COVID-19 Should Not Guide Use of ACE Inhibitors/ARBs, Heart Societies Say

More research is needed, but for now, there’s no evidence that background use of the agents harms or helps in COVID-19.

COVID-19 Should Not Guide Use of ACE Inhibitors/ARBs, Heart Societies Say

 

(UPDATED) If they contract COVID-19, patients who are taking an ACE inhibitor or angiotensin receptor blocker (ARB) should not stop treatment unless told to do so by their doctor, three US medical societies advise.

The guidance was issued today by the presidents of the Heart Failure Society of America (HFSA), the American College of Cardiology (ACC), and the American Heart Association (AHA).

More of TCTMD's coverage on our COVID-19 hub.
More of TCTMD's coverage on our COVID-19 hub.

“Are there any data with either favorable or detrimental effects of ACE inhibitors or ARBs or any RAAS [renin-angiotensin-aldosterone system] antagonism in the setting of COVID infection? The answer is no. Are there any data with any adverse outcomes in patients with use of ACE inhibitors or ARBs with cardiovascular disease in the setting of COVID infection? The answer is again no, we don’t have that data,” HFSA President Biykem Bozkurt, MD, PhD (Baylor College of Medicine, Houston, TX), told TCTMD.

“At present time,” she said, “we do not recommend arbitrary or preemptive discontinuation of RAAS antagonists in cardiovascular disease patients who are suspected or confirmed to have COVID-19 beyond the usual standard practice parameters.”

The document—co-authored by Bozkurt, AHA President Robert Harrington, MD (AHA Stanford University, CA), and ACC President Richard Kovacs, MD (Indiana University School of Medicine, Indianapolis)—was issued in response to speculation that background treatment with ACE inhibitors, ARBs, and other renin-angiotensin-aldosterone system (RAAS) antagonists can increase both susceptibility to infection with the novel coronavirus that causes COVID-19 (SARS-CoV-2) and the severity of disease. The virus enters human cells via ACE2 receptors, and animal studies have shown that ACE inhibitors and ARBs upregulate ACE2 expression in the heart, according to the statement.

“Though these have not been shown in human studies, or in the setting of COVID-19, such potential upregulation of ACE2 by ACE inhibitors or ARBs has resulted in a speculation of potential increased risk for COVID-19 infection in patients with background treatment of these medications,” Bozkurt, Kovacs, and Harrington write.

On the flip side, others have posited that RAAS inhibitors might help patients with COVID-19. In experimental studies, the authors note, “both ACE inhibitors and ARBs have been shown to reduce severe lung injury in certain viral pneumonias.”

There are no experimental or clinical data showing that background use of ACE inhibitors and ARBs has a positive or negative impact on COVID-19, however.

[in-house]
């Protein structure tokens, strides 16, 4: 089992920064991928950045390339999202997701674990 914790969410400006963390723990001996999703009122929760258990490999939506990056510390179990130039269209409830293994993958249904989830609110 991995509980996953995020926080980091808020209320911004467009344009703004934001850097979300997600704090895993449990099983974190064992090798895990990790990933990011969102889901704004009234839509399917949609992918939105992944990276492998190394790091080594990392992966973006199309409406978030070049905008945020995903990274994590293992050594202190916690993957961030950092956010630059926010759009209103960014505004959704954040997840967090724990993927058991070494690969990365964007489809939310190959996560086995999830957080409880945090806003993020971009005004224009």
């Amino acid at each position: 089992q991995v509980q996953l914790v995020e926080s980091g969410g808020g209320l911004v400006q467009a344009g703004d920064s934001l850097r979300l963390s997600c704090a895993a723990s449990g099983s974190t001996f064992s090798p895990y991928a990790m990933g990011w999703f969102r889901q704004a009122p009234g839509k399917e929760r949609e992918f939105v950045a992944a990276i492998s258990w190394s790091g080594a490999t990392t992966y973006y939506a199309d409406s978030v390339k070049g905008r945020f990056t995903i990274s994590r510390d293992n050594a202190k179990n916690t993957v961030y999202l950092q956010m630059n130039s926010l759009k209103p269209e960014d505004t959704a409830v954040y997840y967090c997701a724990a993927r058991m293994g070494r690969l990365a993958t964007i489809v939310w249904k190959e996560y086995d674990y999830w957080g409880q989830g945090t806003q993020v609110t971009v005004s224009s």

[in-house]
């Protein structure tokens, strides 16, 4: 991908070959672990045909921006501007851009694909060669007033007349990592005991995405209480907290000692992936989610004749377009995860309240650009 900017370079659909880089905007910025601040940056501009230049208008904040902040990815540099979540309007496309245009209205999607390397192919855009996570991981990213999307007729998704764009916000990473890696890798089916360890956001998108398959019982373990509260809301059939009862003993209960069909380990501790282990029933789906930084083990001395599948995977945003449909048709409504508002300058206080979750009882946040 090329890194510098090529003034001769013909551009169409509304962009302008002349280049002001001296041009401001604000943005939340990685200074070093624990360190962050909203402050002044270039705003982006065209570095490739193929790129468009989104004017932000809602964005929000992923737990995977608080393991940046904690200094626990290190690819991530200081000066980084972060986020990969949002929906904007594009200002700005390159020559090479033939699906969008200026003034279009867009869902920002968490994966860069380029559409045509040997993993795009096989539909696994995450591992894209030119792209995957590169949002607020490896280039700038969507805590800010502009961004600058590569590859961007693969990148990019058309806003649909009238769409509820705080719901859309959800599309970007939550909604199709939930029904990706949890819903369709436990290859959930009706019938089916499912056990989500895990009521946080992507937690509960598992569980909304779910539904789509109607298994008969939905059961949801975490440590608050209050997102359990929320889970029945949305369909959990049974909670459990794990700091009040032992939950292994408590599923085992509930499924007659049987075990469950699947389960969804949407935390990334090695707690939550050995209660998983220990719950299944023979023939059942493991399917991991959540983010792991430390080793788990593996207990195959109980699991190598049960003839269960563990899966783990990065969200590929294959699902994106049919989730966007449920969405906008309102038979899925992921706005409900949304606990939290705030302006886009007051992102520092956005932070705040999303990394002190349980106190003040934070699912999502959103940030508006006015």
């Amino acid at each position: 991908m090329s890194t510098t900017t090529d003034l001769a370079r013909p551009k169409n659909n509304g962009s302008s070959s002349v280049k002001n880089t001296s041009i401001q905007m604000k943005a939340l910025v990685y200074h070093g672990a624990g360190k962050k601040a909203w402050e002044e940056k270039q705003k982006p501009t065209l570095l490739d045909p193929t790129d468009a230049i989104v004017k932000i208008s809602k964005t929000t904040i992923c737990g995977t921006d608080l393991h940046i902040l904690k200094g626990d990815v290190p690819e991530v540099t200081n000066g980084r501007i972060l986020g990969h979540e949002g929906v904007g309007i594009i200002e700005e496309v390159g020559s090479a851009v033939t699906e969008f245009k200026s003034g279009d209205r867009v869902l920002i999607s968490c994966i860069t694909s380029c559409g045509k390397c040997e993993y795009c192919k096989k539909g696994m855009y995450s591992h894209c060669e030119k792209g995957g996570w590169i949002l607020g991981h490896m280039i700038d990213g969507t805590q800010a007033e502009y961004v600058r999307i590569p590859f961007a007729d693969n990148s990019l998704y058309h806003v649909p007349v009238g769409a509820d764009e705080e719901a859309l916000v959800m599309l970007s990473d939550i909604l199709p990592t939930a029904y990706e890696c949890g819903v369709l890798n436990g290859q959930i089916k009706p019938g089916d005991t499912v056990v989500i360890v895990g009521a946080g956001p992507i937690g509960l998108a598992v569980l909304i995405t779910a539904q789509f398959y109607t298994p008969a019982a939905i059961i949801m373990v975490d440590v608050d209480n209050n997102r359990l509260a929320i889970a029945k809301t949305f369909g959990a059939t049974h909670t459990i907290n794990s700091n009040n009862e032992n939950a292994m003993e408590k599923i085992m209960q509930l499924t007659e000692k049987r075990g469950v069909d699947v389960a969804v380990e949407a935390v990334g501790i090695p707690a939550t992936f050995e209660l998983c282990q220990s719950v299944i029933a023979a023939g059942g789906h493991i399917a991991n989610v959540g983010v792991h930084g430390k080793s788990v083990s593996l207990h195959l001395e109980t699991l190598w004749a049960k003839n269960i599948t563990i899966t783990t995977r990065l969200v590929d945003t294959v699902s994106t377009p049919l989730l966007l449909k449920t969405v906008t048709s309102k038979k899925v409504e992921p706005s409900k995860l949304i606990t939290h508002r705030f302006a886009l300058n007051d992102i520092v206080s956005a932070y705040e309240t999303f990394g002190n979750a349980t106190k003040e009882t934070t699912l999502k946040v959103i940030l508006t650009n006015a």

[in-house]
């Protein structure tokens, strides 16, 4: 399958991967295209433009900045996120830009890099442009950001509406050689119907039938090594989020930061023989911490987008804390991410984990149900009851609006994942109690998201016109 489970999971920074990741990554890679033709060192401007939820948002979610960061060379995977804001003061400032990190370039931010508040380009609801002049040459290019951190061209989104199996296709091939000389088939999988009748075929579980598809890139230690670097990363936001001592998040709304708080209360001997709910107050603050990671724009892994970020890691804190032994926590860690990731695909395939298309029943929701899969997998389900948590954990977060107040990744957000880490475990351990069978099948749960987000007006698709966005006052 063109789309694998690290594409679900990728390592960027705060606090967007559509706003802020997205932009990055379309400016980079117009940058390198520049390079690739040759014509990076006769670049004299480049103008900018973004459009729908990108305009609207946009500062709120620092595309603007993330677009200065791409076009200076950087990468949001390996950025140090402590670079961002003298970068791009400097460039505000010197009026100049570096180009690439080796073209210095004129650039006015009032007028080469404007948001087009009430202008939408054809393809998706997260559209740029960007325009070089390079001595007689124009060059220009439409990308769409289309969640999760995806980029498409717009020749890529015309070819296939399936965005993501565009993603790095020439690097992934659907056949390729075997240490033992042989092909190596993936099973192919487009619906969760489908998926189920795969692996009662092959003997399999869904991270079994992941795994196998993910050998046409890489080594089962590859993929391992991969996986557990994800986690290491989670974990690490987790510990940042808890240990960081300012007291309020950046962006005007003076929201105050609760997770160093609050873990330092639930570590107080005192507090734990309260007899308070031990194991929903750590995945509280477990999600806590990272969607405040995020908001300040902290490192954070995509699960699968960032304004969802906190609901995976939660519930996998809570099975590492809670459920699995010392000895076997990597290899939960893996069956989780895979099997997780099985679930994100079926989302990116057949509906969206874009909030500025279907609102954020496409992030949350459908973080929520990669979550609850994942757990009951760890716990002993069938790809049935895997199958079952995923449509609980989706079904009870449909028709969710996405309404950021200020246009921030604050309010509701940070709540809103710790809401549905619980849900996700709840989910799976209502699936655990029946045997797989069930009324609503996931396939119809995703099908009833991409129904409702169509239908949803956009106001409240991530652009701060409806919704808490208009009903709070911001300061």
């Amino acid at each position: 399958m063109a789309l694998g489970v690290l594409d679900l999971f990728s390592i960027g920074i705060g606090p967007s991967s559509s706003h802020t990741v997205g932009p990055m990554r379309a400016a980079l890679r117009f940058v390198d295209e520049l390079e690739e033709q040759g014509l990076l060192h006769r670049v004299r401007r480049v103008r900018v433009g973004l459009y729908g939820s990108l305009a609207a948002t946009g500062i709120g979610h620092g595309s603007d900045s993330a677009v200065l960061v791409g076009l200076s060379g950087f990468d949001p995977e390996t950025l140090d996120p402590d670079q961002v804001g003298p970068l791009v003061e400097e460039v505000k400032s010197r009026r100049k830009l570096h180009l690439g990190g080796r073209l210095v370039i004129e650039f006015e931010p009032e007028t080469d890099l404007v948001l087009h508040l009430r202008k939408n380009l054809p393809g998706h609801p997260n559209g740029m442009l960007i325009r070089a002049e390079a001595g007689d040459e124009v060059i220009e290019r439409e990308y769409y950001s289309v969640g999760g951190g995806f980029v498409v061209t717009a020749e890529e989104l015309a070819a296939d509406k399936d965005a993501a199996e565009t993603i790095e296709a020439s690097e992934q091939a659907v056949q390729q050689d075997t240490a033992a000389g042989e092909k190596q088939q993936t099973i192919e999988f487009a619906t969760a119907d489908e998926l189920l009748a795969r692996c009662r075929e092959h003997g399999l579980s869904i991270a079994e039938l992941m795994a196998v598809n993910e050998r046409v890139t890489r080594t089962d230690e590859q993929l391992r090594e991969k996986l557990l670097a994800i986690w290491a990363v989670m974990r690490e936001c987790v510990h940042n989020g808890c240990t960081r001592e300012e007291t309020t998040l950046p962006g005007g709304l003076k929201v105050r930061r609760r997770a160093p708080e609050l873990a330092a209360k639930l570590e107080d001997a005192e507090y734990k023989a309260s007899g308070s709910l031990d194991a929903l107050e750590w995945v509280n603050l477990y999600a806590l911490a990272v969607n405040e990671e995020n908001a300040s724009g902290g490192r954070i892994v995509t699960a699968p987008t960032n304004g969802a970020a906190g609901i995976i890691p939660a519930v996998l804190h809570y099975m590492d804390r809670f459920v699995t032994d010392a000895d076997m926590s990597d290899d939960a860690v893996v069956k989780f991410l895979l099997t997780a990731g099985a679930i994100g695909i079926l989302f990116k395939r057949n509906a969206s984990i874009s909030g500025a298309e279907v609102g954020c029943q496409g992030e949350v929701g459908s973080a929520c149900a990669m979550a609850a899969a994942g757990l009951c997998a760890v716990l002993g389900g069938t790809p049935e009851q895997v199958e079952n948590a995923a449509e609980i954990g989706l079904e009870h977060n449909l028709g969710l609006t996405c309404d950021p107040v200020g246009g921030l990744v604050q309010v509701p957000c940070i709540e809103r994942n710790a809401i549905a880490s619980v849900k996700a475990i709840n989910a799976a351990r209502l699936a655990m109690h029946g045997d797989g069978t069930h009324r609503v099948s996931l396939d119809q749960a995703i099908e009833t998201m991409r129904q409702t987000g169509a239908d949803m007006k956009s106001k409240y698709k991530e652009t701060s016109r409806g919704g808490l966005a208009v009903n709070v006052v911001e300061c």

“We understand the concern, as it has become clear that people with cardiovascular disease are at much higher risk of serious complications including death from COVID-19,” Harrington said in a press release. “However, we have reviewed the latest research—the evidence does not confirm the need to discontinue ACE inhibitors or ARBs, and we strongly recommend all physicians to consider the individual needs of each patient before making any changes to . . . treatment regimens.”

That guidance is consistent with the recent stances taken by several other medical societies, including Hypertension Canada, the European Society of Cardiology’s Council on Hypertension, and the European Society of Hypertension. The International Society of Hypertension has endorsed the statements of the European societies.

But that doesn’t mean that clinicians should not be using individualized management strategies, “because COVID-infected patients are presenting with a variety of different phenotypes,” Bozkurt said. “Some are with mild symptoms, some with respiratory symptoms, some are much more advanced requiring ventilation and/or ICU care. And in those circumstances, of course, standard care requires us to look at the background therapy and adjust the medications according to their presentation profile. A patient in shock, hypotensive, of course would not be receiving any medication that can potentially reduce the blood pressure in that setting.”

Bozkurt, Kovacs, and Harrington acknowledge that this issue has not been settled, noting: “These theoretical concerns and findings of cardiovascular involvement with COVID-19 deserve much more detailed research, and quickly. As further research and developments related to this issue evolve, we will update these recommendations as needed.”

Bozkurt said additional targeted statements addressing timely questions during this unprecedented event are likely. “Heed advice from the scientific community rather than alternative information resources where there appears to be a lot of augmentation of the fear factor and/or unvalidated and nonscientific concepts. . . . One definitely needs to be aware to seek the right advice from the right resources,” she said.

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